1. I think it’s about how much energy and weight you place on the outcome. If you’re really invested in an outcome, and life is on hold while you wait for the treatment to “work”, then I think this can contribute to disability, and distress. Patients (you and me!) can choose not to continue with the merry-go-round of treatment if you have confidence you can have a good quality life despite your pain. In NZ we also have very busy GP practices, with most GPs unable to spend more than 15 minutes with each person. I guess a solution to this would be to promote allied health to provide more of the self management approach so that GPs can do the medical part and let the professionals who know how to help people “learn to live with pain” get on with it! The problem is that GP’s (and other health professionals with a focus on cure or pain reduction) can fail to stop and don’t promote self management as a positive, life-enhancing option. They respond instead to distress and feel pressured to send people off for investigations or procedures or medications rather than being clear about the chance of cure, and positive about the wealth of information that shows people can and do live well alongside their pain. Of course, it takes time to tell someone that these are options, and to do so without the patient feeling abandoned or unheard. It also takes skills – and for some reason insurers and funders don’t rate spending time with patients and using good communication skills very highly, so people are left with a sense of being brushed off. It doesn’t need to be like that.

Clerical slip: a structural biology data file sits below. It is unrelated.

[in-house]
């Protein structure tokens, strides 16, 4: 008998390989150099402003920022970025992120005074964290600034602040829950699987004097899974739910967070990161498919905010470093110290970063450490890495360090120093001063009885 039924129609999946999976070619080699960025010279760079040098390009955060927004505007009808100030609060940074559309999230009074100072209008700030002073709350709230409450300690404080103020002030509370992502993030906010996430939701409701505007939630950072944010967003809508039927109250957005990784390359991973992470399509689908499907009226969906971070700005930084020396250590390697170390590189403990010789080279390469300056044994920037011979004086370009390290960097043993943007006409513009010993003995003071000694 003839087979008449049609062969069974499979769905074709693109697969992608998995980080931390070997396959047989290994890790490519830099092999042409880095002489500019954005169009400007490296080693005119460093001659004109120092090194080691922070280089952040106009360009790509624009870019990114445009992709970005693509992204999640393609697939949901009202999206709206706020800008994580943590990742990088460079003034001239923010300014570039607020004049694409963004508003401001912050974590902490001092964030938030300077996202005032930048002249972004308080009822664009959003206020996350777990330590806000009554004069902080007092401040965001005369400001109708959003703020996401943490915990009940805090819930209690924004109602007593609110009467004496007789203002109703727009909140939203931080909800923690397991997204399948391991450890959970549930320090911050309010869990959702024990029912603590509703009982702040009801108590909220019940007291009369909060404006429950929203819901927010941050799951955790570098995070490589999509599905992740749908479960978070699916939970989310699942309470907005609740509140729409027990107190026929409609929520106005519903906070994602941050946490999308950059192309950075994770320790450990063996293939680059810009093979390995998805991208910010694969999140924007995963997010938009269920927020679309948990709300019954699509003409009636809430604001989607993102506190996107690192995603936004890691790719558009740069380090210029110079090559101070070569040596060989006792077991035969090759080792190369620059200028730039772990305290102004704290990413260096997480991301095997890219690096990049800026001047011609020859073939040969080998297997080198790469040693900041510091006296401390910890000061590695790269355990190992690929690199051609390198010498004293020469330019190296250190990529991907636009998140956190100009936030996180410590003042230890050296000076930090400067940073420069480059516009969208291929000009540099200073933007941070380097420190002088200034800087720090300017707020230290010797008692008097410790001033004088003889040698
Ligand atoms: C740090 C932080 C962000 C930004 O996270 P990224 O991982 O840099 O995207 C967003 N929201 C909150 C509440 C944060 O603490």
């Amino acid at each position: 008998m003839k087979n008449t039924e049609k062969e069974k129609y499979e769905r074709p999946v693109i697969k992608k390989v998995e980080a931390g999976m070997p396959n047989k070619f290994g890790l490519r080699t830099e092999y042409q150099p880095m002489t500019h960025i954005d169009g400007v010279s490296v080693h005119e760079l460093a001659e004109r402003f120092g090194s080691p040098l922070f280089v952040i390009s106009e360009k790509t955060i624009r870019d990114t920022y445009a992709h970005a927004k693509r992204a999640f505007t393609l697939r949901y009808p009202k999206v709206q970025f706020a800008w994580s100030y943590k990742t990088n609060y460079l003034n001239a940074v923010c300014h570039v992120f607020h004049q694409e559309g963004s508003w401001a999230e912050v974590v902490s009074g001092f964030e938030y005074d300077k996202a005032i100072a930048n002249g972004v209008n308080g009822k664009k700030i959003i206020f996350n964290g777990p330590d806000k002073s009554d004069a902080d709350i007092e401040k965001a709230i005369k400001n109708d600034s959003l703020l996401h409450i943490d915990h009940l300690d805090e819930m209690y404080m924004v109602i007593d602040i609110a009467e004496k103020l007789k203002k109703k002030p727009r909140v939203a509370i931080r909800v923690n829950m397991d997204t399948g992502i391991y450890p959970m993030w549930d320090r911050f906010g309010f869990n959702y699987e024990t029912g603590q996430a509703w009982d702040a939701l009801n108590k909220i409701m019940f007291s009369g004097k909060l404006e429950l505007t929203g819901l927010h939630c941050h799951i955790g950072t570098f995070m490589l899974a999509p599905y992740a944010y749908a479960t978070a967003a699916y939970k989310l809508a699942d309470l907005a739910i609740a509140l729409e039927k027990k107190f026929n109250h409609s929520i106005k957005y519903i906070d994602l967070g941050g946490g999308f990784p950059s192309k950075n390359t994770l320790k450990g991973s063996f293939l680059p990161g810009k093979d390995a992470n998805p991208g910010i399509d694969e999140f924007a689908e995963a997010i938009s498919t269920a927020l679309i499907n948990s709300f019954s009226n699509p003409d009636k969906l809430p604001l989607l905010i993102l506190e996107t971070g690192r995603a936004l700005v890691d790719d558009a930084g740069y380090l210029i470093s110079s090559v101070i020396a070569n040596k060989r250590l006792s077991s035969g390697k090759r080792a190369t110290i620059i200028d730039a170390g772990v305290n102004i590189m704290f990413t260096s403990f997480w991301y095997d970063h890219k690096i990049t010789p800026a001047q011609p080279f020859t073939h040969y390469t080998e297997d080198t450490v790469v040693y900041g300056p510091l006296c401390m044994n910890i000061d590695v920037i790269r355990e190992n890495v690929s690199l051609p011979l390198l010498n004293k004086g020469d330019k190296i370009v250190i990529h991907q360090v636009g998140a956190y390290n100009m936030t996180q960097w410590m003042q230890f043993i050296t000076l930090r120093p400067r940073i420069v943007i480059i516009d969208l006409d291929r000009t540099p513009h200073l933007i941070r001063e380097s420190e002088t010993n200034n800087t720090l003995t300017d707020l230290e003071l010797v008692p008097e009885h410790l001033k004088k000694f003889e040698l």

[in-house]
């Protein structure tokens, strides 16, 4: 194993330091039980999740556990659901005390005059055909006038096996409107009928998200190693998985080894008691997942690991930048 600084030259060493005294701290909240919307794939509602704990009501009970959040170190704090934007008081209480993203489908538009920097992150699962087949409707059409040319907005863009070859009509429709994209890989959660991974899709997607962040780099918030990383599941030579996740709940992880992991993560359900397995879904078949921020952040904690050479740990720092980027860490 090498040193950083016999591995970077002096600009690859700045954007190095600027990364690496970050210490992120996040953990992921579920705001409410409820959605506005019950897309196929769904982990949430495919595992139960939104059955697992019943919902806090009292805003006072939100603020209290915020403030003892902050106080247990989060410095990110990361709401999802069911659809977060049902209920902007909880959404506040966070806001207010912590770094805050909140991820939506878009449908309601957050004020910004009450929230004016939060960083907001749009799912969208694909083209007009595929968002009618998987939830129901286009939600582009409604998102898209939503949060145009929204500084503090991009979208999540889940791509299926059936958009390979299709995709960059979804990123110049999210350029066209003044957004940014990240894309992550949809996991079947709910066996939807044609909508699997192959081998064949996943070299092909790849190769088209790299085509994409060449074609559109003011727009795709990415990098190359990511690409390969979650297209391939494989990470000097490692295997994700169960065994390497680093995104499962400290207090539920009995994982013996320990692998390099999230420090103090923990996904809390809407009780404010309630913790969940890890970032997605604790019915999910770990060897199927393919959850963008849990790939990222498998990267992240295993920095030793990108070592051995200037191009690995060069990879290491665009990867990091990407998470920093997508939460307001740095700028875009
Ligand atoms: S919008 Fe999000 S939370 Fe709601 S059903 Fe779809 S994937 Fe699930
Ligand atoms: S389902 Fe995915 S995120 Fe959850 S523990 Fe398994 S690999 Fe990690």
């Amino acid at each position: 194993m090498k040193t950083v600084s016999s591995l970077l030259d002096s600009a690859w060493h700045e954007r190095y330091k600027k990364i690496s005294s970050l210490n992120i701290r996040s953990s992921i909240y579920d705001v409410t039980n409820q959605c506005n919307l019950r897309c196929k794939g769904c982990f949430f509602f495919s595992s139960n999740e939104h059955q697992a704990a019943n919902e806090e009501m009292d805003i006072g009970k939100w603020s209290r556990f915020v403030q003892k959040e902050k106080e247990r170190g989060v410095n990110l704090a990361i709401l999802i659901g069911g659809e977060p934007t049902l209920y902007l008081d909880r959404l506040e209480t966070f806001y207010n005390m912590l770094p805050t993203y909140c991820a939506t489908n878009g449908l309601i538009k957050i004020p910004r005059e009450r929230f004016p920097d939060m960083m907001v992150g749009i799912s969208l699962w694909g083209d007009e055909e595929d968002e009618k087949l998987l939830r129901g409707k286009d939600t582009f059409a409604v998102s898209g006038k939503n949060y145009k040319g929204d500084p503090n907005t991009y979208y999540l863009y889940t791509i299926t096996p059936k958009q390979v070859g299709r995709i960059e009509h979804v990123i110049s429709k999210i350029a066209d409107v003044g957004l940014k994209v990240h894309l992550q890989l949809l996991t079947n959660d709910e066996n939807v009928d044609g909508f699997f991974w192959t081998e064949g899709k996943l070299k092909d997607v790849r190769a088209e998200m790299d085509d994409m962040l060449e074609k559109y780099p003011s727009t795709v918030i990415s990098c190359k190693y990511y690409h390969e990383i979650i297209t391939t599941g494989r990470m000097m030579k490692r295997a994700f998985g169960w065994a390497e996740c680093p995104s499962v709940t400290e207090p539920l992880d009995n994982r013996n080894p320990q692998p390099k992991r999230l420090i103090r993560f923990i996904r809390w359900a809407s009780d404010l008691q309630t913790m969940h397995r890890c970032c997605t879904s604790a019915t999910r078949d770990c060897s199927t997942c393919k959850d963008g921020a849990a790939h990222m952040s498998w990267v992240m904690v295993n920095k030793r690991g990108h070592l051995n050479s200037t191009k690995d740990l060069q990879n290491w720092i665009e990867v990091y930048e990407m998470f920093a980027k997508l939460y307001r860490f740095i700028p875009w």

2. You are right, that there can be a lot of anxiety waiting to see if the treatment will work, which treatment, etc. I was pragmatic, at least I hope so. I assumed that there would be definite improvement, and that I would wait at least six months before even applying for disability here, hoping that treatment would bring things “back to normal.”